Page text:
ZAHN: That's why Kirstie created "Fat Actress."


KELLY PRESTON, FRIEND: She wasn't getting another series, I guess. And so she wrote her own. She's like, girlfriend, you know, and gets out there and turns it around. And throws it on its face, which is so Kirstie.

ZAHN: While Alley is betting that America will find fat fascinating, both Kirstie and her character have reason to shed the extra pounds.

ALLEY: I'm not going to have sex with any man. No man will want me when I look like this. ZAHN: Alley says she hasn't had sex in four years. In an interview with "People" magazine, Alley insists she's not going to have sex while she's fat.

CUNNEFF: She's going to wait until she gets down to a weight she feels comfortable with -- about 145 pounds -- before she gets back in the sack.

ZAHN: And she hopes the weight won't be too long.

ALLEY: I've lost 30 pounds! Holla!


ZAHN: And for those of how are counting, since that interview, she's lost another 10 pounds. Watch out. Meanwhile, Showtime reportedly is decided whether to continue with "Fat Actress" or come up with another show for her.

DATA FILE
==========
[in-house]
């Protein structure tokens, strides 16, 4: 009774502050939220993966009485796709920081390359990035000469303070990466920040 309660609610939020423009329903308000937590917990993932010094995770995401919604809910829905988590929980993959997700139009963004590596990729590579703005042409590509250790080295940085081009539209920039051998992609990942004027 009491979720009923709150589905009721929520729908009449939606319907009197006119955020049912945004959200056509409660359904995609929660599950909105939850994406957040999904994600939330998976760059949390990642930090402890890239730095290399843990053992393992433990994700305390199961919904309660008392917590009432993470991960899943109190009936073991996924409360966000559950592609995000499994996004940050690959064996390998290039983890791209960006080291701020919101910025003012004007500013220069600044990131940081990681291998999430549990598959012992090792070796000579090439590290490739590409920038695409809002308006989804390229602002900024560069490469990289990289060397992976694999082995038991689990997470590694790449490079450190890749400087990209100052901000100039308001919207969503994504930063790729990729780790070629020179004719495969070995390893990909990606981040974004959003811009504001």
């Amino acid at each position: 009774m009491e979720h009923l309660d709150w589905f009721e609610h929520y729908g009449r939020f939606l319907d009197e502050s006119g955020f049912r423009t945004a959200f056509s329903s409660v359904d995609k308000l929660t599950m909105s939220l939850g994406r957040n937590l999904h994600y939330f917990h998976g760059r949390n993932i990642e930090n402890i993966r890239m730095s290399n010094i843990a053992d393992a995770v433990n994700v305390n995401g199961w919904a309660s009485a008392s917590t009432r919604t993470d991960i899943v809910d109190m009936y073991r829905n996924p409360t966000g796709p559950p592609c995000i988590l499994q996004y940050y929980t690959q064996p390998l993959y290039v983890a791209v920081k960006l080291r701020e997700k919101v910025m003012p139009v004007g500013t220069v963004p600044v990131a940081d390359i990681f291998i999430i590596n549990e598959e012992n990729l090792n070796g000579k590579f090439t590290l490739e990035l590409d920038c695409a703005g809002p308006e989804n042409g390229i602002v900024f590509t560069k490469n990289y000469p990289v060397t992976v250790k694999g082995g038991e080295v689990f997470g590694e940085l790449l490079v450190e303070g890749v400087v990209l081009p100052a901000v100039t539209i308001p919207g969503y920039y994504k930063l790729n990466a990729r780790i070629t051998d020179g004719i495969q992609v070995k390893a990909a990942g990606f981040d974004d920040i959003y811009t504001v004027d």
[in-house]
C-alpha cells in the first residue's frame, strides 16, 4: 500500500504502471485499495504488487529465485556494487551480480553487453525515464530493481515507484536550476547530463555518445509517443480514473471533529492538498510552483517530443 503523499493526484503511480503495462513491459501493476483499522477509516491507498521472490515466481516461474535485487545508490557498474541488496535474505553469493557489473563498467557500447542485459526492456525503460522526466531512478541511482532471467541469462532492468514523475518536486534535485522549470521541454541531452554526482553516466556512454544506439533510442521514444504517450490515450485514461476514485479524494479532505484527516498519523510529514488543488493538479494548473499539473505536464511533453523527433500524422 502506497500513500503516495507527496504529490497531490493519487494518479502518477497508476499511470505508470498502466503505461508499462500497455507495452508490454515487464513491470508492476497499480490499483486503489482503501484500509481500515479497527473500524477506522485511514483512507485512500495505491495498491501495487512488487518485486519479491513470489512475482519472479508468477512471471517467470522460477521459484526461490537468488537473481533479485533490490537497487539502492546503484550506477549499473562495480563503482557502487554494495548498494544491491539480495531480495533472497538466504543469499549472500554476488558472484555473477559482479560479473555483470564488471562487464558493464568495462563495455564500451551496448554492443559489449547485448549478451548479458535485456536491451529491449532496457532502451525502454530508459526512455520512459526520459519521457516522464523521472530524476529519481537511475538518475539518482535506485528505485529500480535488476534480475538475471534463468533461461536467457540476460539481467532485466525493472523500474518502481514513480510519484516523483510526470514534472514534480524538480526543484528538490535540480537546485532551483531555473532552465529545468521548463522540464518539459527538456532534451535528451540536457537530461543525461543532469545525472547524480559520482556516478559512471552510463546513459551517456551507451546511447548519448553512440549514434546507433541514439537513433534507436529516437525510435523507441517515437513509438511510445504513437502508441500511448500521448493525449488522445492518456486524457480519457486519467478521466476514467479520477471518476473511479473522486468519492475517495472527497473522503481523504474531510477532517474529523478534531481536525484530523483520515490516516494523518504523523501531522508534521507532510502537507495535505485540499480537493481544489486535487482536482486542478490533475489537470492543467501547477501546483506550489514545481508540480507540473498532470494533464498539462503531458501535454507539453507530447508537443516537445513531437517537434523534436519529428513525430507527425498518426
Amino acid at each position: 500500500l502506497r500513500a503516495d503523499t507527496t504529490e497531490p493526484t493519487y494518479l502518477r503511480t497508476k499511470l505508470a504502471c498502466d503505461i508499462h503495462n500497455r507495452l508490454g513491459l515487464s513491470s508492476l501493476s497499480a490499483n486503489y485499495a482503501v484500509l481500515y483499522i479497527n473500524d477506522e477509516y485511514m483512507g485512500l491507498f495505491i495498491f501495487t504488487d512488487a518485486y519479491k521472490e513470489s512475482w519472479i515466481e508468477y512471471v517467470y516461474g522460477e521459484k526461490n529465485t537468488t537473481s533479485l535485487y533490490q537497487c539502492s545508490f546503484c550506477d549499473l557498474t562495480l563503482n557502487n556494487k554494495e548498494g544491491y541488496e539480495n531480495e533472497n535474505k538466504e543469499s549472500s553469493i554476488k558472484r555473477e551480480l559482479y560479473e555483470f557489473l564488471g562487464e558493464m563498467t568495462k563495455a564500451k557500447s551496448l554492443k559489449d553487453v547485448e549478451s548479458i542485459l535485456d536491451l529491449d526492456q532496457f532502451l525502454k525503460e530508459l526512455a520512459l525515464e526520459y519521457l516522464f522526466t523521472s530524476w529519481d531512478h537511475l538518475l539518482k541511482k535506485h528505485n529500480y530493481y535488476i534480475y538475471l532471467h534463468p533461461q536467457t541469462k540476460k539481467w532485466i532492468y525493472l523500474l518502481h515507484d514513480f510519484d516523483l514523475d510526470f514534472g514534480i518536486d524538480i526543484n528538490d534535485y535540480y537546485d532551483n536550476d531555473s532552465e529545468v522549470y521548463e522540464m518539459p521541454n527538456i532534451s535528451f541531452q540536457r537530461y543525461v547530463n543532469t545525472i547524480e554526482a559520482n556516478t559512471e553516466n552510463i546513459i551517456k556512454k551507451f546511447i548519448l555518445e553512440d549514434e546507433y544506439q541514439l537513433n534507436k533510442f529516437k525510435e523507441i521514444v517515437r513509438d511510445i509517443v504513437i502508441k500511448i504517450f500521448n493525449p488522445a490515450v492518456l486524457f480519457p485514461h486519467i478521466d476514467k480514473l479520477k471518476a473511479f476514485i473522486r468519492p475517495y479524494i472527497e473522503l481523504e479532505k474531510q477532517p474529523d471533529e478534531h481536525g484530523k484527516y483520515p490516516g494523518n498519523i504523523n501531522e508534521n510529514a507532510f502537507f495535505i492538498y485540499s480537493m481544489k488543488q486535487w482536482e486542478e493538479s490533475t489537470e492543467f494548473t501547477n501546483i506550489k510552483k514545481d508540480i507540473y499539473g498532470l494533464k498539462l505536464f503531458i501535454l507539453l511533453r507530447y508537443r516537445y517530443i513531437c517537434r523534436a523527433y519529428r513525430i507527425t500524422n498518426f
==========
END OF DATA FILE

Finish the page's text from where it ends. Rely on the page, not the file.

Still ahead, why did a White House visit bring out the fashion police?


UNIDENTIFIED FEMALE: I think these people just are slobs.


ZAHN: Ouch. Well, now, they are doing damage control from the ground up. And you can help. We'll explain when we come back. Please stay with us.


ZAHN: Still ahead: If you were invited to the White House, would you dress up or come as you are? But first, time for another update of the top stories with Erica Hill at "HEADLINE NEWS."

HILL: Thanks, Paula.

Relentless heat and a rising death toll in the Southwest. Record temperatures are causing dozens of heat-related deaths in Phoenix. The heat has now killed at least 13 people. Above-average temperatures extend all the way across the country, even as far north as Canada.

Parents of autistic children marched in Washington today. they say a mercury preservative in vaccines caused the autism and that the government should compensate them, but there's no hard proof the preservative is responsible. We should mention though, it has now been banned.